I am 24 now and it has been quite a journey!
How did growing up in a conflict zone influence your work?
I think it would be wrong to say that my work is influenced by violence. My work exists as result of it and as a response to it. In fact, the work itself is a violence. I am a Kashmiri political cartoonist and central to my work is understanding relationships between power and people, rulers and subjects, a relationship founded on violence. The same could be true for those who engage in art, anywhere. But Kashmir is different not only because of the vast scale of violence but also the cover of impunity it operates under.
What role are you playing as a cartoonist in Kashmir’s struggle? Do you think you can influence the political mood?
I think art is about the truth. For Kashmiris, conceptions of freedom, the value of a human life, rights and dignity, things which we are taught about in school, have been perverted to a degree where they lose all meaning they were invested with and become oxymorons. This is foundation of my satirical work. My cartoons are a work of satire and I think satire, in a situation like ours, a situation in which typed words fail us, brings my audience closer to the truth. I don’t think I can influence the political mood, it is the other way round.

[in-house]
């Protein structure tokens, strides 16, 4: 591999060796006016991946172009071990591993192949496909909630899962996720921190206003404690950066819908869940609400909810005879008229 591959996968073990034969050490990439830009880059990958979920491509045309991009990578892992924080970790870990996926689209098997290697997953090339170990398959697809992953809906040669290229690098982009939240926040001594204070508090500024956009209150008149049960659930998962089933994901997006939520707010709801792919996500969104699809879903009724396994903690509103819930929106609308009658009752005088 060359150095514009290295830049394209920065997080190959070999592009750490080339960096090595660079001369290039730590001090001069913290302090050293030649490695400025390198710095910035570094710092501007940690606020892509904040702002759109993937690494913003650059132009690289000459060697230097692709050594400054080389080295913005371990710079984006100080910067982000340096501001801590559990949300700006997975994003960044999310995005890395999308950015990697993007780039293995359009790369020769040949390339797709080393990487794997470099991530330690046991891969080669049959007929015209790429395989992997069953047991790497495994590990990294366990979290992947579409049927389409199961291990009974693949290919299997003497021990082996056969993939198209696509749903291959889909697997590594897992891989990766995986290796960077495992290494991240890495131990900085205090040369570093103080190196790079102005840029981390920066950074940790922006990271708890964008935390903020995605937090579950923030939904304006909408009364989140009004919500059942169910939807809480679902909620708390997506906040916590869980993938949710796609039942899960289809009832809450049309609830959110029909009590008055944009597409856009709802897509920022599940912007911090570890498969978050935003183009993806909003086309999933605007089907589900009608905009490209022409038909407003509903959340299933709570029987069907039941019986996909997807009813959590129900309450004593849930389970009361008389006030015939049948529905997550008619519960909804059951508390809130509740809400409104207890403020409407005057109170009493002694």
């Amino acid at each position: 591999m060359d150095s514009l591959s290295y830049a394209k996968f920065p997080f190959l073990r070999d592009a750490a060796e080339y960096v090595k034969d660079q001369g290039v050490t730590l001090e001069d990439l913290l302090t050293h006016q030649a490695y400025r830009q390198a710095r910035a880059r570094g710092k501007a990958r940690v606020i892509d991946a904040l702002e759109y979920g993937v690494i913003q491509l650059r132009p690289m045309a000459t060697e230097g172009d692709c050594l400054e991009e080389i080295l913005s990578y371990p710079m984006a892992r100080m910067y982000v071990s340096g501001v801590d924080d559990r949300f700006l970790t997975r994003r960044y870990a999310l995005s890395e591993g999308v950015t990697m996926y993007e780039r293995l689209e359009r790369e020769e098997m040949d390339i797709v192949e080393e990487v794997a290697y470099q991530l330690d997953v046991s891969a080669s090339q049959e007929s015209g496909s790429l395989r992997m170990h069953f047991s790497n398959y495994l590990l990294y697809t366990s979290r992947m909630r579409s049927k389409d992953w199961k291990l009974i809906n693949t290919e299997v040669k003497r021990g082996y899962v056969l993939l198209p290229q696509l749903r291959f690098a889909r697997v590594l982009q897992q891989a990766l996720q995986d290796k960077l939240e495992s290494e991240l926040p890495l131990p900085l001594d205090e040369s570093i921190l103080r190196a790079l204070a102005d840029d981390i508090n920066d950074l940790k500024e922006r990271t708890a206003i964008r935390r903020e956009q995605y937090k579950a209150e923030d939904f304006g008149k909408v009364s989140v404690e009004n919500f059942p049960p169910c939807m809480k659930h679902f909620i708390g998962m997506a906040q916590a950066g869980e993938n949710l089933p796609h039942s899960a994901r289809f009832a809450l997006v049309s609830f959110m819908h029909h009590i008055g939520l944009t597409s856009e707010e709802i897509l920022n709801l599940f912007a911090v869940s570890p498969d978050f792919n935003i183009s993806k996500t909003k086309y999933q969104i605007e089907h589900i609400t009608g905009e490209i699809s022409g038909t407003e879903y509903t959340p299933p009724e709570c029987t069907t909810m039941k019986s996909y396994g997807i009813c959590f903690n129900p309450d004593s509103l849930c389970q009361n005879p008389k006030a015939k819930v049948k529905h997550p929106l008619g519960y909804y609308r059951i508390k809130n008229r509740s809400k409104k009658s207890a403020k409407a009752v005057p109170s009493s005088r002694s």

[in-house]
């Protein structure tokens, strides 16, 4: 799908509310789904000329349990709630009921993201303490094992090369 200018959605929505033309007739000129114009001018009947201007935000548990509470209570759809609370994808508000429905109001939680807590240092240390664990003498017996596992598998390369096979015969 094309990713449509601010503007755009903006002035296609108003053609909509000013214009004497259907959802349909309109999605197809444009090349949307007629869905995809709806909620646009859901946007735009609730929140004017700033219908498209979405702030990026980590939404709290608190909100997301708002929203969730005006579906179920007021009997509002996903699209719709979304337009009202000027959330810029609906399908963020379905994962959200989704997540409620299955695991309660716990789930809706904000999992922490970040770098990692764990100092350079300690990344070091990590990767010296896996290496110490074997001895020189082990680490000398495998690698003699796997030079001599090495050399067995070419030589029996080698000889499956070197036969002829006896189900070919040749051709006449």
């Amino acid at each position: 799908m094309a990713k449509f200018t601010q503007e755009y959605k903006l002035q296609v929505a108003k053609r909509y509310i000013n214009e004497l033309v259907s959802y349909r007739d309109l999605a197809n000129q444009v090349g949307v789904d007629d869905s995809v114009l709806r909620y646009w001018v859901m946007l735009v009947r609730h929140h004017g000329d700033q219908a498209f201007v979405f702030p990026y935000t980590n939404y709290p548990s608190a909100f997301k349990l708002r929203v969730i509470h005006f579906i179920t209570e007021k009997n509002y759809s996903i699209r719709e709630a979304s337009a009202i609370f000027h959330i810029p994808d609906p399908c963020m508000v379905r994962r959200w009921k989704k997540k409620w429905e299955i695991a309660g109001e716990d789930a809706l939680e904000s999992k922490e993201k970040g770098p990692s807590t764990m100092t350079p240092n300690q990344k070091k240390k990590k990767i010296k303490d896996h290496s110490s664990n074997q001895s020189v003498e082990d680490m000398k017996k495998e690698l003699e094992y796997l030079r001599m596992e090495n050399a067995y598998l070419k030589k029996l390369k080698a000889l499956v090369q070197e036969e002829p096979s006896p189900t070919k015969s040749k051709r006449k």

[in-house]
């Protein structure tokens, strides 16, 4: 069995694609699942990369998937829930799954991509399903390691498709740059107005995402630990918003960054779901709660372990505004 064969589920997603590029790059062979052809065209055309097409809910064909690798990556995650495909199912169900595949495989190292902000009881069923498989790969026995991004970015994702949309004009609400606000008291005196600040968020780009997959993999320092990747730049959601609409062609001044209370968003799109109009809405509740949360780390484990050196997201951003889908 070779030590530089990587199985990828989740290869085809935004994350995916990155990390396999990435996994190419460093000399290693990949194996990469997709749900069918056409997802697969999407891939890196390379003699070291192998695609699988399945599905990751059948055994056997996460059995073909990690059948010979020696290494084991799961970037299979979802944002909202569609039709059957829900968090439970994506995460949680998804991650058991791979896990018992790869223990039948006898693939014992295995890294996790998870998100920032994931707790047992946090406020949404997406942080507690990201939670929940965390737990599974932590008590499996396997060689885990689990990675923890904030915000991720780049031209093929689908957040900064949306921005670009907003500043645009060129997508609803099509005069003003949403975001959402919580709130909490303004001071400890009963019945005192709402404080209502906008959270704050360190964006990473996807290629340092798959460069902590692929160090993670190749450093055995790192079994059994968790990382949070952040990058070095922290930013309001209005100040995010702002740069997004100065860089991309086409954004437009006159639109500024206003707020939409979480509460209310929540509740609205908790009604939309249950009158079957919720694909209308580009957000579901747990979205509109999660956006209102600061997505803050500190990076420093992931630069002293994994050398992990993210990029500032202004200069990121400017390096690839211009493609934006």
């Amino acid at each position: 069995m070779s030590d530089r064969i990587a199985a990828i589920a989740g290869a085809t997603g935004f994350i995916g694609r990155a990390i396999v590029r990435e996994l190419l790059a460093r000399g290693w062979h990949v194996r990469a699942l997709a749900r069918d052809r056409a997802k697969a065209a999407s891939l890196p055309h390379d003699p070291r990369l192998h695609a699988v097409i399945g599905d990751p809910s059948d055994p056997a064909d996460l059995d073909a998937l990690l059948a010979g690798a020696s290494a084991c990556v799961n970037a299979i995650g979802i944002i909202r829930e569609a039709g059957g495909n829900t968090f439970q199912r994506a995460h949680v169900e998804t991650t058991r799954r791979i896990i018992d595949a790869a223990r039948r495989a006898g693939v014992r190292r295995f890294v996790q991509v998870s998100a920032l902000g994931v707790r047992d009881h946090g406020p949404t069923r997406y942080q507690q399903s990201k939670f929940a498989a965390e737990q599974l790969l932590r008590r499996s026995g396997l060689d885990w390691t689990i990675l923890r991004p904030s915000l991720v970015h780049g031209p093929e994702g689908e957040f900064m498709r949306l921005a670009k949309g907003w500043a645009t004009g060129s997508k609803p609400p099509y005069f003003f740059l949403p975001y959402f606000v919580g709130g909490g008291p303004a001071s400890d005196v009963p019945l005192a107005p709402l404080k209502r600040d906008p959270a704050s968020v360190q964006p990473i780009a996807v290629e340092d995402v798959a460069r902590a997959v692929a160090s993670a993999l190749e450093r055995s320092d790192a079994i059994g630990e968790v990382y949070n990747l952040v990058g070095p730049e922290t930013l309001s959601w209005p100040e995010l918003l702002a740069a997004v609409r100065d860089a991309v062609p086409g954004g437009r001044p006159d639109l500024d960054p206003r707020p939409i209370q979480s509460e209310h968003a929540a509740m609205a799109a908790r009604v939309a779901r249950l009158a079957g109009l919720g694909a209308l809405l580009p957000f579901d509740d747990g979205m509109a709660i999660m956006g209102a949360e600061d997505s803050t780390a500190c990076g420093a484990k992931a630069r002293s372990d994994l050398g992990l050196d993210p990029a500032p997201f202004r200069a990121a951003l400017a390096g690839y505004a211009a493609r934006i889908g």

Art is non-violent. But you say the issue in Kashmir is about violence. What you think is the role of art in a violent political situation?
Art is not violent in a conventional sense but that does not mean it is devoid of violence in the larger discourse that surrounds it. Of course, this depends on the context the work of the artist occupies. I am a Kashmiri, my right to life has been suspended since the day I was born, I grew up quite literally in the shadow of the gun, in the world’s most militarized region. How is it possible for even a single stroke of my brush to be non-violent in any sense when it occupies such a violent space?
Are there any particular images or memories that had a deep impact on your work?
Yes, there are some images that I think will live in my mind forever. I think every Kashmir has an image of violence that stays with them forever. I was so little, I couldn’t understand how it happened but I remember when an entire locality in downtown Srinagar was set on fire. Even today, when I pass that place, it is as if the houses are still on fire. I can’t even look at that place anymore. Of course these images show in my artwork, I make it a point to do so. I borrow from memory, not only my own but from the memories my friends and my family have shared with me. A purpose of my cartoons is to give shape to painful memories from our past. But even our present is so difficult. How do we remember the present? I always think about this.